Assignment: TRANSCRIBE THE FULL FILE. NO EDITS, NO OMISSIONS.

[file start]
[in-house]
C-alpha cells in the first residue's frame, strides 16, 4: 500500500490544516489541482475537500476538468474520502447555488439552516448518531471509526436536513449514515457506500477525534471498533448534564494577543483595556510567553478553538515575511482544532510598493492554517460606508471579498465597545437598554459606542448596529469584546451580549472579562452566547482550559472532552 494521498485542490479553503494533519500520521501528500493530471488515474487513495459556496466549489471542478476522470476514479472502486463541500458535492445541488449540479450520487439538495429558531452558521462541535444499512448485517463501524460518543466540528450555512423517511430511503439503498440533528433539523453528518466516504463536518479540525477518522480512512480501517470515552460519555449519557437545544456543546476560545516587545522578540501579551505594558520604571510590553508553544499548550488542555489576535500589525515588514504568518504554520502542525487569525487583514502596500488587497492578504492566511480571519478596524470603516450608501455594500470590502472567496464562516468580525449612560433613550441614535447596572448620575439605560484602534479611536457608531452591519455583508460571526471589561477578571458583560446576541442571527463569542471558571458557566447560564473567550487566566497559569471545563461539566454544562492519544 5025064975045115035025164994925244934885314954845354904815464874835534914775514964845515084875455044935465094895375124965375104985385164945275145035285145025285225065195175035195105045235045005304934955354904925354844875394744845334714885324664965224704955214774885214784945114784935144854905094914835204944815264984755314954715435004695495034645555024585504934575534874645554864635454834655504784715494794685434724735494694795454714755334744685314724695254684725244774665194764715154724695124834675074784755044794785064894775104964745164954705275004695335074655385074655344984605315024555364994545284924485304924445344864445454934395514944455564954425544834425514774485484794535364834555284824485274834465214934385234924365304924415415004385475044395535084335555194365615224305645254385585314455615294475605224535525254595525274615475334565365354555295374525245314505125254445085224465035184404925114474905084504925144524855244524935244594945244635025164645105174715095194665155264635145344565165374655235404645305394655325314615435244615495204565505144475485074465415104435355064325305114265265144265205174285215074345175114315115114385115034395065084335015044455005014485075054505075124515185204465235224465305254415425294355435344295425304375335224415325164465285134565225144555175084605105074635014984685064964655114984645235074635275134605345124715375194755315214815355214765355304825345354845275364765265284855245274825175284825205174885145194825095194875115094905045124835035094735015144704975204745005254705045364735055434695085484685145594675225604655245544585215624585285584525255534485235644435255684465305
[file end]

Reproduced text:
[in-house]
C-alpha cells in the first residue's frame, strides 16, 4: 500500500490544516489541482475537500476538468474520502447555488439552516448518531471509526436536513449514515457506500477525534471498533448534564494577543483595556510567553478553538515575511482544532510598493492554517460606508471579498465597545437598554459606542448596529469584546451580549472579562452566547482550559472532552 494521498485542490479553503494533519500520521501528500493530471488515474487513495459556496466549489471542478476522470476514479472502486463541500458535492445541488449540479450520487439538495429558531452558521462541535444499512448485517463501524460518543466540528450555512423517511430511503439503498440533528433539523453528518466516504463536518479540525477518522480512512480501517470515552460519555449519557437545544456543546476560545516587545522578540501579551505594558520604571510590553508553544499548550488542555489576535500589525515588514504568518504554520502542525487569525487583514502596500488587497492578504492566511480571519478596524470603516450608501455594500470590502472567496464562516468580525449612560433613550441614535447596572448620575439605560484602534479611536457608531452591519455583508460571526471589561477578571458583560446576541442571527463569542471558571458557566447560564473567550487566566497559569471545563461539566454544562492519544 5025064975045115035025164994925244934885314954845354904815464874835534914775514964845515084875455044935465094895375124965375104985385164945275145035285145025285225065195175035195105045235045005304934955354904925354844875394744845334714885324664965224704955214774885214784945114784935144854905094914835204944815264984755314954715435004695495034645555024585504934575534874645554864635454834655504784715494794685434724735494694795454714755334744685314724695254684725244774665194764715154724695124834675074784755044794785064894775104964745164954705275004695335074655385074655344984605315024555364994545284924485304924445344864445454934395514944455564954425544834425514774485484794535364834555284824485274834465214934385234924365304924415415004385475044395535084335555194365615224305645254385585314455615294475605224535525254595525274615475334565365354555295374525245314505125254445085224465035184404925114474905084504925144524855244524935244594945244635025164645105174715095194665155264635145344565165374655235404645305394655325314615435244615495204565505144475485074465415104435355064325305114265265144265205174285215074345175114315115114385115034395065084335015044455005014485075054505075124515185204465235224465305254415425294355435344295425304375335224415325164465285134565225144555175084605105074635014984685064964655114984645235074635275134605345124715375194755315214815355214765355304825345354845275364765265284855245274825175284825205174885145194825095194875115094905045124835035094735015144704975204745005254705045364735055434695085484685145594675225604655245544585215624585285584525255534485235644435255684465305